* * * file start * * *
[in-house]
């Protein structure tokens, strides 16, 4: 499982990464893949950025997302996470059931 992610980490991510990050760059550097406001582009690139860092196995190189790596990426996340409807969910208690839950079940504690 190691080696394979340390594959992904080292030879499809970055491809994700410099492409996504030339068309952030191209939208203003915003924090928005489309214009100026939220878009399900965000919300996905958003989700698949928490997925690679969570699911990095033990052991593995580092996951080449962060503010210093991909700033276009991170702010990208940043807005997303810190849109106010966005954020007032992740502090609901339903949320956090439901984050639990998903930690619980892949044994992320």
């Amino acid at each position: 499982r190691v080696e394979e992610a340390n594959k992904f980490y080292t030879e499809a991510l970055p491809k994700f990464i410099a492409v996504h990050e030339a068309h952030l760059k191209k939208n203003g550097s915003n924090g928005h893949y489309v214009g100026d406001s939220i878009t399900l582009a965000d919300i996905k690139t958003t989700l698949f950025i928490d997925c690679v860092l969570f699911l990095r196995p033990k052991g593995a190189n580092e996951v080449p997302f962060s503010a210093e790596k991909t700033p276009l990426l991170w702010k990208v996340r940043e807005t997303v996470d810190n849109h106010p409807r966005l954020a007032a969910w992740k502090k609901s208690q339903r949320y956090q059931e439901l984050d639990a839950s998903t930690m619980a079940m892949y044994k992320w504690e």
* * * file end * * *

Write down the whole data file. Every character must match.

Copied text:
[in-house]
């Protein structure tokens, strides 16, 4: 499982990464893949950025997302996470059931 992610980490991510990050760059550097406001582009690139860092196995190189790596990426996340409807969910208690839950079940504690 190691080696394979340390594959992904080292030879499809970055491809994700410099492409996504030339068309952030191209939208203003915003924090928005489309214009100026939220878009399900965000919300996905958003989700698949928490997925690679969570699911990095033990052991593995580092996951080449962060503010210093991909700033276009991170702010990208940043807005997303810190849109106010966005954020007032992740502090609901339903949320956090439901984050639990998903930690619980892949044994992320």
């Amino acid at each position: 499982r190691v080696e394979e992610a340390n594959k992904f980490y080292t030879e499809a991510l970055p491809k994700f990464i410099a492409v996504h990050e030339a068309h952030l760059k191209k939208n203003g550097s915003n924090g928005h893949y489309v214009g100026d406001s939220i878009t399900l582009a965000d919300i996905k690139t958003t989700l698949f950025i928490d997925c690679v860092l969570f699911l990095r196995p033990k052991g593995a190189n580092e996951v080449p997302f962060s503010a210093e790596k991909t700033p276009l990426l991170w702010k990208v996340r940043e807005t997303v996470d810190n849109h106010p409807r966005l954020a007032a969910w992740k502090k609901s208690q339903r949320y956090q059931e439901l984050d639990a839950s998903t930690m619980a079940m892949y044994k992320w504690e």